- Military Health Care Programs (e.g., TRICARE) are provided to military personnel, retirees and their dependents and are administered by the Department of Defense.
- A Federal Employees Health Benefits (FEHB) plan is one that is offered to civilian federal employees and is administered by the U.S. Office of Personnel Management.
- A State Employee Health Benefit Plan is one that is offered to state employees and is administered by a state agency.
- An individual policy is a policy that is not purchased in connection with an employer group. This term also refers to coverage purchased by self-employed persons who have no other employees.
- In “self-funded” health benefit plans, the employer assumes the financial risk for providing health care benefits to plan participants. While any size company may provide a self-funded plan, it is much more common in companies with greater than 200 employees. Employers that self fund their health benefit plans may administer the plan themselves, or more often will contract with a third party (e.g. XYZ Health Insurance Company) to administer the plan.
- In “fully insured” plans, the employer contracts with another organization (e.g. XYZ Health Insurance Company) to assume financial responsibility for plan participants’ medical claims and for all incurred administrative costs. A fully insured small group plan is one offered by an employer with 50 or less employees. A fully insured large group plan is one offered by an employer with more than 50 employees.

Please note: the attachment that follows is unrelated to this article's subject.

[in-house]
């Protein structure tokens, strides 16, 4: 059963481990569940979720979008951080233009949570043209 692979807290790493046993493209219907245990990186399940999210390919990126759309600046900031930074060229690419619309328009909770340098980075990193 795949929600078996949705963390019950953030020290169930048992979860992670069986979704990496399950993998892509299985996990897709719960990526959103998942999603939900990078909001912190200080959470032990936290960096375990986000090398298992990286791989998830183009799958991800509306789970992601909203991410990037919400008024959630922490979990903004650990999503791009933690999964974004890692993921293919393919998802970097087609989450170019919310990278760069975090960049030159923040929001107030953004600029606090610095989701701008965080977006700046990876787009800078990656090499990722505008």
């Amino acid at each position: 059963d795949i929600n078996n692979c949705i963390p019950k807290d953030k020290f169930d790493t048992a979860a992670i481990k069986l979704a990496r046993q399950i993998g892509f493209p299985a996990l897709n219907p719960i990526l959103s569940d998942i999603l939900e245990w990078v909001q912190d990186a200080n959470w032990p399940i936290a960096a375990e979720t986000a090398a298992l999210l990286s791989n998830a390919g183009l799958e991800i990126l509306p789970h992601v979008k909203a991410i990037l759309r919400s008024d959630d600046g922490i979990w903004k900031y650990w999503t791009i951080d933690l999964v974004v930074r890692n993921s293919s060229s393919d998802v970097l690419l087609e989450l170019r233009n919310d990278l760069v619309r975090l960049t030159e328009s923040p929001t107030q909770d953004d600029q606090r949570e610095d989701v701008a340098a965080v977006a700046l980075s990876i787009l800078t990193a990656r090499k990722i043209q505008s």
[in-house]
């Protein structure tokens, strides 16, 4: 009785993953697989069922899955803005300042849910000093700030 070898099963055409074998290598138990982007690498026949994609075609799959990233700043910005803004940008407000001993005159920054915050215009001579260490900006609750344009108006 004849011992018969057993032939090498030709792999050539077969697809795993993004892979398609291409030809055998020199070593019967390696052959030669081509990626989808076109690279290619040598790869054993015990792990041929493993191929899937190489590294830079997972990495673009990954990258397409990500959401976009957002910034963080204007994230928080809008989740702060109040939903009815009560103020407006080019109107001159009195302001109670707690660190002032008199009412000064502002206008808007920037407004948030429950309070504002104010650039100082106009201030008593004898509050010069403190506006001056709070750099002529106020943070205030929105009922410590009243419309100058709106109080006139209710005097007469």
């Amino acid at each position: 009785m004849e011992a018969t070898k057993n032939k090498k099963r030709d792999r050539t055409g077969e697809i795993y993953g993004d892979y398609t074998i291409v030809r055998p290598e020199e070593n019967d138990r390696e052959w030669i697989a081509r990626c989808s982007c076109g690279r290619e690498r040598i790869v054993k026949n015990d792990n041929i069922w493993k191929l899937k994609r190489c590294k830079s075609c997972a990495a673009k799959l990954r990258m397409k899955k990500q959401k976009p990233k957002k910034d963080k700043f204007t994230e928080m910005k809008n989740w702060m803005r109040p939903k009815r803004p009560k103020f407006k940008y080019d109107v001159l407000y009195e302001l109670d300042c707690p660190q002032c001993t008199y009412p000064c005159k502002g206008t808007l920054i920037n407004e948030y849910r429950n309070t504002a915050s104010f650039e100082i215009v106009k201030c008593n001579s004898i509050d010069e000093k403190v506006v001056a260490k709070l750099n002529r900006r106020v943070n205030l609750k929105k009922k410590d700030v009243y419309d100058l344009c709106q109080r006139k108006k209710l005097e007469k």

How can you tell whether you have a self-funded health benefit plan?
Why is it important to know your plan type?
Accurately identifying plan type is the first step in determining whether a patient is entitled to coverage for the treatment of autism.
Fully insured health benefit plans (large and small group), individual plans and state employee health benefit plans are regulated by state law. State lawmakers can establish baseline benefits that must be provided by these plan types. Over 30 states have enacted laws that require meaningful coverage for the treatment of autism in state-regulated health plans.
However, some state autism insurance laws exempt one or more plan types from these requirements. Therefore, it is possible that you could be covered by a state regulated health plan and live in a state that has enacted an autism insurance law, but not be entitled to coverage for the treatment of autism.
Does your health benefit plan cover treatment for autism?